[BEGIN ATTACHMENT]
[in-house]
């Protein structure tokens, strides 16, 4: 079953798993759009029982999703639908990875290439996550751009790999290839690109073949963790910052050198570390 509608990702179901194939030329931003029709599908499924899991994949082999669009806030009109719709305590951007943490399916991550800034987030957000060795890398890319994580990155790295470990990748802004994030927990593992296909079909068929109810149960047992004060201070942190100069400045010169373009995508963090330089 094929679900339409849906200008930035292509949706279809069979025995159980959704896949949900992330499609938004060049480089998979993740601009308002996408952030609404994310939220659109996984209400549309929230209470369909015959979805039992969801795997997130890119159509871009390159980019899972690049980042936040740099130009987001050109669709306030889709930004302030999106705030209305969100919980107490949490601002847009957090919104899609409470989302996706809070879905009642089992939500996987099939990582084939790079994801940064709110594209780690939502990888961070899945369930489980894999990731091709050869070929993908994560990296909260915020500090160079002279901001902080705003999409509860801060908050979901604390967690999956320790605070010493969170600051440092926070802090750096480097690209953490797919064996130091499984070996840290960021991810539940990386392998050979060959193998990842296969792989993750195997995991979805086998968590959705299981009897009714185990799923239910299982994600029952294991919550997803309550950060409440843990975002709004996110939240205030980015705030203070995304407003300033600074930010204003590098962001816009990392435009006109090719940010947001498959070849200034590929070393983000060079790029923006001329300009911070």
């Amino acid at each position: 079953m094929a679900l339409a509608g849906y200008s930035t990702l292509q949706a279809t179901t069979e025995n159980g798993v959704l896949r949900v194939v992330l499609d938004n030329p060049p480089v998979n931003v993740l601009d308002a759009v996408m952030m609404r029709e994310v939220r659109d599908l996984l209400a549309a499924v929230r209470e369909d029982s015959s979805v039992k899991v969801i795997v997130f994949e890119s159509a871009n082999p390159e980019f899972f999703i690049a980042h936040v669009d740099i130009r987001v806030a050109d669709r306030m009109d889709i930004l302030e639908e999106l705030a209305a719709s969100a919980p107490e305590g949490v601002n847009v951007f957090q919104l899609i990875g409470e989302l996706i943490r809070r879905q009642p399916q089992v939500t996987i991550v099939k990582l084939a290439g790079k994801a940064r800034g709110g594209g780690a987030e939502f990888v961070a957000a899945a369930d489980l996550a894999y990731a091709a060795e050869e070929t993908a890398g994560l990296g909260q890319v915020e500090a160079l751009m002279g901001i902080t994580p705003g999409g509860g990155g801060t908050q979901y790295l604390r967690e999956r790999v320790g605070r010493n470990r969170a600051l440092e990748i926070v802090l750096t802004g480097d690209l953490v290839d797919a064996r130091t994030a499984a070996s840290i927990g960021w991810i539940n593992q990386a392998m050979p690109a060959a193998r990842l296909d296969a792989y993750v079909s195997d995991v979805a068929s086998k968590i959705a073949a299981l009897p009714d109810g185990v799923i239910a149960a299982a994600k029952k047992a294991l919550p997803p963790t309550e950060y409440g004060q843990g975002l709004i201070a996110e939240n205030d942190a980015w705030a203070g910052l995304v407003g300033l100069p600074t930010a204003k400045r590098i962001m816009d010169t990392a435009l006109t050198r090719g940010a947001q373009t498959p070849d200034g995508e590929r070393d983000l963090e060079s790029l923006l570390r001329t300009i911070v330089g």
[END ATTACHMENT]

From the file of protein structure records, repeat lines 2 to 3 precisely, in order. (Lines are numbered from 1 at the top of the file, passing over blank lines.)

């Protein structure tokens, strides 16, 4: 079953798993759009029982999703639908990875290439996550751009790999290839690109073949963790910052050198570390 509608990702179901194939030329931003029709599908499924899991994949082999669009806030009109719709305590951007943490399916991550800034987030957000060795890398890319994580990155790295470990990748802004994030927990593992296909079909068929109810149960047992004060201070942190100069400045010169373009995508963090330089 094929679900339409849906200008930035292509949706279809069979025995159980959704896949949900992330499609938004060049480089998979993740601009308002996408952030609404994310939220659109996984209400549309929230209470369909015959979805039992969801795997997130890119159509871009390159980019899972690049980042936040740099130009987001050109669709306030889709930004302030999106705030209305969100919980107490949490601002847009957090919104899609409470989302996706809070879905009642089992939500996987099939990582084939790079994801940064709110594209780690939502990888961070899945369930489980894999990731091709050869070929993908994560990296909260915020500090160079002279901001902080705003999409509860801060908050979901604390967690999956320790605070010493969170600051440092926070802090750096480097690209953490797919064996130091499984070996840290960021991810539940990386392998050979060959193998990842296969792989993750195997995991979805086998968590959705299981009897009714185990799923239910299982994600029952294991919550997803309550950060409440843990975002709004996110939240205030980015705030203070995304407003300033600074930010204003590098962001816009990392435009006109090719940010947001498959070849200034590929070393983000060079790029923006001329300009911070």
């Amino acid at each position: 079953m094929a679900l339409a509608g849906y200008s930035t990702l292509q949706a279809t179901t069979e025995n159980g798993v959704l896949r949900v194939v992330l499609d938004n030329p060049p480089v998979n931003v993740l601009d308002a759009v996408m952030m609404r029709e994310v939220r659109d599908l996984l209400a549309a499924v929230r209470e369909d029982s015959s979805v039992k899991v969801i795997v997130f994949e890119s159509a871009n082999p390159e980019f899972f999703i690049a980042h936040v669009d740099i130009r987001v806030a050109d669709r306030m009109d889709i930004l302030e639908e999106l705030a209305a719709s969100a919980p107490e305590g949490v601002n847009v951007f957090q919104l899609i990875g409470e989302l996706i943490r809070r879905q009642p399916q089992v939500t996987i991550v099939k990582l084939a290439g790079k994801a940064r800034g709110g594209g780690a987030e939502f990888v961070a957000a899945a369930d489980l996550a894999y990731a091709a060795e050869e070929t993908a890398g994560l990296g909260q890319v915020e500090a160079l751009m002279g901001i902080t994580p705003g999409g509860g990155g801060t908050q979901y790295l604390r967690e999956r790999v320790g605070r010493n470990r969170a600051l440092e990748i926070v802090l750096t802004g480097d690209l953490v290839d797919a064996r130091t994030a499984a070996s840290i927990g960021w991810i539940n593992q990386a392998m050979p690109a060959a193998r990842l296909d296969a792989y993750v079909s195997d995991v979805a068929s086998k968590i959705a073949a299981l009897p009714d109810g185990v799923i239910a149960a299982a994600k029952k047992a294991l919550p997803p963790t309550e950060y409440g004060q843990g975002l709004i201070a996110e939240n205030d942190a980015w705030a203070g910052l995304v407003g300033l100069p600074t930010a204003k400045r590098i962001m816009d010169t990392a435009l006109t050198r090719g940010a947001q373009t498959p070849d200034g995508e590929r070393d983000l963090e060079s790029l923006l570390r001329t300009i911070v330089g």